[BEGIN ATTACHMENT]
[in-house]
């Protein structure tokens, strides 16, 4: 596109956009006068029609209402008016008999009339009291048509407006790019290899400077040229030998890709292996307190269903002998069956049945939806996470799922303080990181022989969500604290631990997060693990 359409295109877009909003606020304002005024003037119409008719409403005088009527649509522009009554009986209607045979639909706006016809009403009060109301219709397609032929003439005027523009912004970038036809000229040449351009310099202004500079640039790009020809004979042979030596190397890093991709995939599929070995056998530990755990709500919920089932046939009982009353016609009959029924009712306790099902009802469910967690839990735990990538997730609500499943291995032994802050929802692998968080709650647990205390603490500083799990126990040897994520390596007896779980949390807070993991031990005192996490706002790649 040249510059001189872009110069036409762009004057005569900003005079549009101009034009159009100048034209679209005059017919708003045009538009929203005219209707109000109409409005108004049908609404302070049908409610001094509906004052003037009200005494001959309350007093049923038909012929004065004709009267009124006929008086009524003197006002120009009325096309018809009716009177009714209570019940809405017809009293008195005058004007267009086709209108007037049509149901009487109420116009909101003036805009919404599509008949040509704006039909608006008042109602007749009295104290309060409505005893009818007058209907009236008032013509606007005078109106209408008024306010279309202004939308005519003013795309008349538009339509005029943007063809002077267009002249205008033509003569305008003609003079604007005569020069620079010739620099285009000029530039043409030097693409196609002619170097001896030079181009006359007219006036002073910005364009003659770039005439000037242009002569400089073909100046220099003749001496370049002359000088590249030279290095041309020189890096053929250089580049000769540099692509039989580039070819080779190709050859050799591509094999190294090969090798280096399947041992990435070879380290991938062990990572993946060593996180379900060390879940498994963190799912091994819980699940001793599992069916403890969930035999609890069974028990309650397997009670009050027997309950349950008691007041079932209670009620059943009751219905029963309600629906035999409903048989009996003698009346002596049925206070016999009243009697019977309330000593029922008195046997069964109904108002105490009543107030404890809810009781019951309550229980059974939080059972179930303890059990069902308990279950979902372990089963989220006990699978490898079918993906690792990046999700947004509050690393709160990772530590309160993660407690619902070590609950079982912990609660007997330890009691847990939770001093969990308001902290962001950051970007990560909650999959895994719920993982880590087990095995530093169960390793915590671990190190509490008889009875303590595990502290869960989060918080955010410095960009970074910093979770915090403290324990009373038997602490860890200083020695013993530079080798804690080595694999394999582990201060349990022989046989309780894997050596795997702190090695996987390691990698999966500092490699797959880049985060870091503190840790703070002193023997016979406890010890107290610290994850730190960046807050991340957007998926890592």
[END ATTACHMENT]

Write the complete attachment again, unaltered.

[in-house]
């Protein structure tokens, strides 16, 4: 596109956009006068029609209402008016008999009339009291048509407006790019290899400077040229030998890709292996307190269903002998069956049945939806996470799922303080990181022989969500604290631990997060693990 359409295109877009909003606020304002005024003037119409008719409403005088009527649509522009009554009986209607045979639909706006016809009403009060109301219709397609032929003439005027523009912004970038036809000229040449351009310099202004500079640039790009020809004979042979030596190397890093991709995939599929070995056998530990755990709500919920089932046939009982009353016609009959029924009712306790099902009802469910967690839990735990990538997730609500499943291995032994802050929802692998968080709650647990205390603490500083799990126990040897994520390596007896779980949390807070993991031990005192996490706002790649 040249510059001189872009110069036409762009004057005569900003005079549009101009034009159009100048034209679209005059017919708003045009538009929203005219209707109000109409409005108004049908609404302070049908409610001094509906004052003037009200005494001959309350007093049923038909012929004065004709009267009124006929008086009524003197006002120009009325096309018809009716009177009714209570019940809405017809009293008195005058004007267009086709209108007037049509149901009487109420116009909101003036805009919404599509008949040509704006039909608006008042109602007749009295104290309060409505005893009818007058209907009236008032013509606007005078109106209408008024306010279309202004939308005519003013795309008349538009339509005029943007063809002077267009002249205008033509003569305008003609003079604007005569020069620079010739620099285009000029530039043409030097693409196609002619170097001896030079181009006359007219006036002073910005364009003659770039005439000037242009002569400089073909100046220099003749001496370049002359000088590249030279290095041309020189890096053929250089580049000769540099692509039989580039070819080779190709050859050799591509094999190294090969090798280096399947041992990435070879380290991938062990990572993946060593996180379900060390879940498994963190799912091994819980699940001793599992069916403890969930035999609890069974028990309650397997009670009050027997309950349950008691007041079932209670009620059943009751219905029963309600629906035999409903048989009996003698009346002596049925206070016999009243009697019977309330000593029922008195046997069964109904108002105490009543107030404890809810009781019951309550229980059974939080059972179930303890059990069902308990279950979902372990089963989220006990699978490898079918993906690792990046999700947004509050690393709160990772530590309160993660407690619902070590609950079982912990609660007997330890009691847990939770001093969990308001902290962001950051970007990560909650999959895994719920993982880590087990095995530093169960390793915590671990190190509490008889009875303590595990502290869960989060918080955010410095960009970074910093979770915090403290324990009373038997602490860890200083020695013993530079080798804690080595694999394999582990201060349990022989046989309780894997050596795997702190090695996987390691990698999966500092490699797959880049985060870091503190840790703070002193023997016979406890010890107290610290994850730190960046807050991340957007998926890592």